This is the second in a series of introductory posts, outlining the different people within the Meaningful Consent project.
Hi, we are Michael Vlassopoulos, Mirco Tonin and Helia Marreiros from the division of Economics at the University of Southampton. We use experiments, both in the lab and in the field, to do research in behavioural economics with a particular focus in public and organizational economics.
Our particular areas of interest within the meaningful consent in the digital economy project (MCDE) are connected with the economics of privacy. Our aim in this project is to contribute to the behavioural economics of privacy and move a step forward developing a framework to understand the behavioural economics of meaningful consent and digital economy.
The economics of privacy attempts to study the costs and benefits associated with the protection or disclosure of personal data – for the data subject, the data holder, and for society as a whole. As a field of research, it has been active for some decades. One of the main research questions is if there is a combination of economic incentives and technological solutions to privacy issues that is acceptable for the individual and beneficial to society.
To understand the benefits of the digital economy for the individual, it is essential to study his actual behaviour, hence the behavioural economics of privacy.
In today’s digital era, increasingly many of our daily market transactions as well as social interactions are occurring online. This raises numerous questions and challenges that can be fruitfully addressed applying the standard tools in an economist’s toolbox (i.e. the rational choice model of consumer behaviour), enriched by insights stemming from Behavioural Economics (e.g. biases in decision-making) and data obtained applying experimental methods. Some exemplary research questions we are interested are:
- Do people value online privacy?
- Is there heterogeneity in the preferences for privacy?
- Is there a paradox between stated attitudes toward online privacy and actual behaviour?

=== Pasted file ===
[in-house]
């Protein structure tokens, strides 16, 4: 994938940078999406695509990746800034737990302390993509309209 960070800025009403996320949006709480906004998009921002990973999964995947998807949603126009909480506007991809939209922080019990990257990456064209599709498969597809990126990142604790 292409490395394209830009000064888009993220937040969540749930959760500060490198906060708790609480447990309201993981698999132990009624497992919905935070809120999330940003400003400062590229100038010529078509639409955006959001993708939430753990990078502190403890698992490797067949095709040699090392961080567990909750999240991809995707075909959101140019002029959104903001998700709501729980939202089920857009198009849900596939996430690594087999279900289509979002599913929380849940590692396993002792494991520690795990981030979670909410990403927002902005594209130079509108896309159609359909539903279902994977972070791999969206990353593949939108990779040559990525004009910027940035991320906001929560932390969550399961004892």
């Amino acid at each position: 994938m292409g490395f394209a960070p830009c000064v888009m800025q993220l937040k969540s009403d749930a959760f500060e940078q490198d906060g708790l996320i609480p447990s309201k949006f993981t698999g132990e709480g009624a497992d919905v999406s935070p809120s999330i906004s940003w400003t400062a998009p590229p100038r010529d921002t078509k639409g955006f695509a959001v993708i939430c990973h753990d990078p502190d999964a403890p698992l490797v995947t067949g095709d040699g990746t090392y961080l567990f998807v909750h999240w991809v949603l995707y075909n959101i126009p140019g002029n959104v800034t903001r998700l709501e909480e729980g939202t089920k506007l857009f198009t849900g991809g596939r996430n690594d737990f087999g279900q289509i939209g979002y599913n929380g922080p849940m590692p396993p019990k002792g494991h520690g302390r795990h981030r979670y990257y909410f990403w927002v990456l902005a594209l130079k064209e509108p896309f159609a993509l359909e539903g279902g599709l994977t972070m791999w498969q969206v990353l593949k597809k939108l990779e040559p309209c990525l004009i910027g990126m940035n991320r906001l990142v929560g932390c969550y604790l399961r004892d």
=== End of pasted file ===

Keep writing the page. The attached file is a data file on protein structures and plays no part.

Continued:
- Are users aware of the “risks” associated with sharing personal information online?
- If not, is it because of the costs associated with acquiring information (time, cognitive effort, financial cost, technological obstacles)?
- Can sharing choices be made more meaningful through the dissemination of relevant information (or nudges) regarding the “risks”?
- Do behavioural biases affect users’ choices regarding sharing personal information online? Here are some example of possible biases relevant in this field:
- Bounded Rationality – Framing effects, Limited Attention
- Endowment effect – Loss Aversion
- Present Bias – Self Control problems, overconfidence.
Presently, we are mapping preferences for online privacy, where we observe attitudes, private actions (give private information for free) and public actions (support for a privacy advocacy group).
This first study is very relevant to informed consent. Once the trade-off between privacy and services is highlighted in an intelligible way (as opposed to current terms and conditions that nobody reads), understanding how this is going to change attitudes/private actions/public actions is important. We may well expect that a negative frame affects people’s attitudes, but will it change also how they behave? Not obvious at all given the results on disconnection between attitudes and actions observed in many economic markets.
Mapping users’ preferences and behaviour on online privacy and meaningful consent can help policy makers and organizations in general to find a common ground in the “Terra incognita” that digital economy still is.
Moreover, this knowledge can help the design of automated vs manual negotiation models studied by other members of our team in the Agents, Interaction and Complexity Research Group of the School of Electronics and Computer Science.
Our final goal is that the research we produce in this project can help decisions of policy makers and organizations and therefore have an impact on society.